2.3 Depth-based Algorithms

The third group of algorithms relies on depth information of the pavement. E.g. (Mertz 2011) proposes an algorithm for light section based crack detection, while (Yamada, Ito et al. 2013) describe a method that relies on a 2D laser range finder. An algorithm that applies crack detection on 3D point clouds is given in (Yu, Guan et al. 2015). Depth-based algorithms are excluded from our evaluation, since the used dataset includes image data only.

2.4 Datasets

Although, a lot of different methods have been presented so far, there is a lack of publicly available datasets that are of decent size and are recorded in a standardized way. To our best knowledge, there are only three different datasets available, all of which have less than 300 images in total (Chambon, Moliard 2011), (Oliveira, Correia 2014), (Zou, Cao et al. 2012). This hampers comparability, since most publications are using their own datasets that have been generated using consumer cameras and are labeled in different ways.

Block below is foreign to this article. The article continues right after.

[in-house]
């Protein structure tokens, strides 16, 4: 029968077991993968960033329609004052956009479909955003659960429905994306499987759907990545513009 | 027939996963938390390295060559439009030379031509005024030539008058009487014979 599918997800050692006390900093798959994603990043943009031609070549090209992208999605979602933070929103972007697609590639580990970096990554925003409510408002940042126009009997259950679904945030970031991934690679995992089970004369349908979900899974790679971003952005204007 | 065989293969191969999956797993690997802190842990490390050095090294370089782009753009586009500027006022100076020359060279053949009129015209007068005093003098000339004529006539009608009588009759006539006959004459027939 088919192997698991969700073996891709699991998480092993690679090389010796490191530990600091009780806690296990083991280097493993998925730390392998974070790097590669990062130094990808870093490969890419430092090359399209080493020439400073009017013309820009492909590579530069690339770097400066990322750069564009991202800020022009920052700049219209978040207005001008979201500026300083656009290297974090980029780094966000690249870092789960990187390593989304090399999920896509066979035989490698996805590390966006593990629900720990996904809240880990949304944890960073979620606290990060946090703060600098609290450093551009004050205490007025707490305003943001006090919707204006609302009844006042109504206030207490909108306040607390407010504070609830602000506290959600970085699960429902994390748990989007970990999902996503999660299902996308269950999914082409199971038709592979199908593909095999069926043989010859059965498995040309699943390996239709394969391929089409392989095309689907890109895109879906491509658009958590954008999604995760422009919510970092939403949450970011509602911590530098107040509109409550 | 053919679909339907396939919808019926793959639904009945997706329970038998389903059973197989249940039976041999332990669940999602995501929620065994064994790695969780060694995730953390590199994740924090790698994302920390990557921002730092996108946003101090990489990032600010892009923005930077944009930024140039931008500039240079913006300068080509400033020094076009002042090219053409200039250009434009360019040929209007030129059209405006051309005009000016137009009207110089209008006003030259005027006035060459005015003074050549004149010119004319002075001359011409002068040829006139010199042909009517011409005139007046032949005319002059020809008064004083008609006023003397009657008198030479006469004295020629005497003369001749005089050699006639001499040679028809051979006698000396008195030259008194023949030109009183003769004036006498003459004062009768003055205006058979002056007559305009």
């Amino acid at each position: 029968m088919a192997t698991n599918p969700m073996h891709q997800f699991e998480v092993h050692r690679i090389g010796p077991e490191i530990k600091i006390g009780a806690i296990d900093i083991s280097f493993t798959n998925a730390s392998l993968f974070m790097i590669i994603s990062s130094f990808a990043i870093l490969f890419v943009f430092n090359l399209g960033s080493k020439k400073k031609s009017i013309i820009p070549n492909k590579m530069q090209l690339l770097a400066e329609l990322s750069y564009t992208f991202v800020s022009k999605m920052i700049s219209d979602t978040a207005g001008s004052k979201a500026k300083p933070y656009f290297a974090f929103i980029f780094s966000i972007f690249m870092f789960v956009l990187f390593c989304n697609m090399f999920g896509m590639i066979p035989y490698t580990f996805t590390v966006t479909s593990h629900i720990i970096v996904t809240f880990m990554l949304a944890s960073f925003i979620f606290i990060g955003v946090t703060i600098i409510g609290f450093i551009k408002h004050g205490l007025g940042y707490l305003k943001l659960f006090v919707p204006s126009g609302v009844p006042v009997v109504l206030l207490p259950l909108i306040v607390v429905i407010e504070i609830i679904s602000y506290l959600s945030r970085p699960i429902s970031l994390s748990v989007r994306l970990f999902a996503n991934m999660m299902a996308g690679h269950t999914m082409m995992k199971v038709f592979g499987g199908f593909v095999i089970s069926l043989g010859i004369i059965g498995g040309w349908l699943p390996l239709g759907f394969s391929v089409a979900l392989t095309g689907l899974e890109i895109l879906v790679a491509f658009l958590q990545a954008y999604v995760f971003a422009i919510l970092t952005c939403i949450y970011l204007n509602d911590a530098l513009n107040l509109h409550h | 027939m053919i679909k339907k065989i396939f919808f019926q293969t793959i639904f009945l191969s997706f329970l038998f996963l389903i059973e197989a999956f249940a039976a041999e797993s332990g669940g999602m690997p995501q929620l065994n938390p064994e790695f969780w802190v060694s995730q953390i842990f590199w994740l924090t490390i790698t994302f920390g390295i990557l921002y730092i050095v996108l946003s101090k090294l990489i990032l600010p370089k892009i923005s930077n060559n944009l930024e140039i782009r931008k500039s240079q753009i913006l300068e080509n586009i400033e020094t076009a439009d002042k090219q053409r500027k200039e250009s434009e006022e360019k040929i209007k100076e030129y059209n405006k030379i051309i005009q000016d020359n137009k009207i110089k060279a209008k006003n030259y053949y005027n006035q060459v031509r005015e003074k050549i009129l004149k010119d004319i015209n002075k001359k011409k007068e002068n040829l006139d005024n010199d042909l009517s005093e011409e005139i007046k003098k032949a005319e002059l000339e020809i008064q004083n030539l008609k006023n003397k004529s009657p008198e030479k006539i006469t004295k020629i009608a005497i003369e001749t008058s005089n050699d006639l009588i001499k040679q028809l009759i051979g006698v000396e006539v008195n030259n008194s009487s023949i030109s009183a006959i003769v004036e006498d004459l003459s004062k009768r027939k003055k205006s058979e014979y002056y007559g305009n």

In this paper, we use the GAPs dataset (German Asphalt Pavement Distress), presented in (Eisenbach, Stricker et al. 2017), which is the first free and publicly available pavement distress dataset4) of a size, large enough to train high-performing deep neural networks. It provides high-quality images, recorded by a standardized process fulfilling German federal regulations, and detailed annotations (see Fig. 1). For the first time, this enables a fair comparison of alternative approaches in this field. We present a first evaluation of the state of the art in pavement distress detection on this dataset, followed by an analysis of the generalization ability of a deep neural network in the given road condition assessment domain. Therefore, we review the effectiveness of state of the art regularization techniques.

4) The GAPs dataset is available at http://www.tu-ilmenau.de/neurob/data-sets-code/gaps/

3 Evaluated Algorithms

Comparing different methods for distress detection was not possible in the past due to a lack of a sophisticated and publicly available benchmark dataset. Thus, we use the GAPs dataset, presented in (Eisenbach, Stricker et al. 2017), to compare state of the art methods for crack detection.

3.1 Image Thresholding Approaches